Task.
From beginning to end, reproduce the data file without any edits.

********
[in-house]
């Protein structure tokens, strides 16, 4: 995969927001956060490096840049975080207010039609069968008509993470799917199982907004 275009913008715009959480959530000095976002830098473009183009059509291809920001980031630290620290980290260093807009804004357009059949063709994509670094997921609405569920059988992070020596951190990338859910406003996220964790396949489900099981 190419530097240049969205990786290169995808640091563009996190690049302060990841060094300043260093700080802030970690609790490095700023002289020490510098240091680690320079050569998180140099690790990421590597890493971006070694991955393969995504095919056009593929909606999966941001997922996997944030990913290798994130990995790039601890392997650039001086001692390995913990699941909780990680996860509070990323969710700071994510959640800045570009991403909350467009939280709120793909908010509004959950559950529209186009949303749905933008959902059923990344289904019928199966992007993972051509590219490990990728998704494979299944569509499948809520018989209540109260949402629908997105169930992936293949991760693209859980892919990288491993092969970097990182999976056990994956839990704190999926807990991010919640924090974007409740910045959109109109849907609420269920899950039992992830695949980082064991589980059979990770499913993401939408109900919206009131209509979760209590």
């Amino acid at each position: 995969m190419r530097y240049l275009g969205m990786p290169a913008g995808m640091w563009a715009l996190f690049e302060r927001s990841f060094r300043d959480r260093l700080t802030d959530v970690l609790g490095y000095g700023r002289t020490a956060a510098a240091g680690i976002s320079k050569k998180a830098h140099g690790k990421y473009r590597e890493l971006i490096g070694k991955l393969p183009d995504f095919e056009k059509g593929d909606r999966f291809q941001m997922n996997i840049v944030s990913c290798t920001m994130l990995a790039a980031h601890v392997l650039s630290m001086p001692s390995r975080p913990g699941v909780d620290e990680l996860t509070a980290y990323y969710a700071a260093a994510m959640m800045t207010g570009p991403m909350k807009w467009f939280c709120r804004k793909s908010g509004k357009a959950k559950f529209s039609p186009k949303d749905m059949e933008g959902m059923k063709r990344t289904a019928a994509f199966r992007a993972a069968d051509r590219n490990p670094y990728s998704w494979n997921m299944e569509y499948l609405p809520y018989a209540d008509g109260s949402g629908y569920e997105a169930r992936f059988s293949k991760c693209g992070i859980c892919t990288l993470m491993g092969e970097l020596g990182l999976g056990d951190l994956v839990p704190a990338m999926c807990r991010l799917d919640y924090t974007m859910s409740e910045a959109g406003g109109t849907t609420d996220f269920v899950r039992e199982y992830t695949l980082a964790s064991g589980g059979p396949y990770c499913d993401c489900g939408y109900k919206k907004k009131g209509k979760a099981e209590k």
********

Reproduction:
[in-house]
């Protein structure tokens, strides 16, 4: 995969927001956060490096840049975080207010039609069968008509993470799917199982907004 275009913008715009959480959530000095976002830098473009183009059509291809920001980031630290620290980290260093807009804004357009059949063709994509670094997921609405569920059988992070020596951190990338859910406003996220964790396949489900099981 190419530097240049969205990786290169995808640091563009996190690049302060990841060094300043260093700080802030970690609790490095700023002289020490510098240091680690320079050569998180140099690790990421590597890493971006070694991955393969995504095919056009593929909606999966941001997922996997944030990913290798994130990995790039601890392997650039001086001692390995913990699941909780990680996860509070990323969710700071994510959640800045570009991403909350467009939280709120793909908010509004959950559950529209186009949303749905933008959902059923990344289904019928199966992007993972051509590219490990990728998704494979299944569509499948809520018989209540109260949402629908997105169930992936293949991760693209859980892919990288491993092969970097990182999976056990994956839990704190999926807990991010919640924090974007409740910045959109109109849907609420269920899950039992992830695949980082064991589980059979990770499913993401939408109900919206009131209509979760209590």
């Amino acid at each position: 995969m190419r530097y240049l275009g969205m990786p290169a913008g995808m640091w563009a715009l996190f690049e302060r927001s990841f060094r300043d959480r260093l700080t802030d959530v970690l609790g490095y000095g700023r002289t020490a956060a510098a240091g680690i976002s320079k050569k998180a830098h140099g690790k990421y473009r590597e890493l971006i490096g070694k991955l393969p183009d995504f095919e056009k059509g593929d909606r999966f291809q941001m997922n996997i840049v944030s990913c290798t920001m994130l990995a790039a980031h601890v392997l650039s630290m001086p001692s390995r975080p913990g699941v909780d620290e990680l996860t509070a980290y990323y969710a700071a260093a994510m959640m800045t207010g570009p991403m909350k807009w467009f939280c709120r804004k793909s908010g509004k357009a959950k559950f529209s039609p186009k949303d749905m059949e933008g959902m059923k063709r990344t289904a019928a994509f199966r992007a993972a069968d051509r590219n490990p670094y990728s998704w494979n997921m299944e569509y499948l609405p809520y018989a209540d008509g109260s949402g629908y569920e997105a169930r992936f059988s293949k991760c693209g992070i859980c892919t990288l993470m491993g092969e970097l020596g990182l999976g056990d951190l994956v839990p704190a990338m999926c807990r991010l799917d919640y924090t974007m859910s409740e910045a959109g406003g109109t849907t609420d996220f269920v899950r039992e199982y992830t695949l980082a964790s064991g589980g059979p396949y990770c499913d993401c489900g939408y109900k919206k907004k009131g209509k979760a099981e209590k």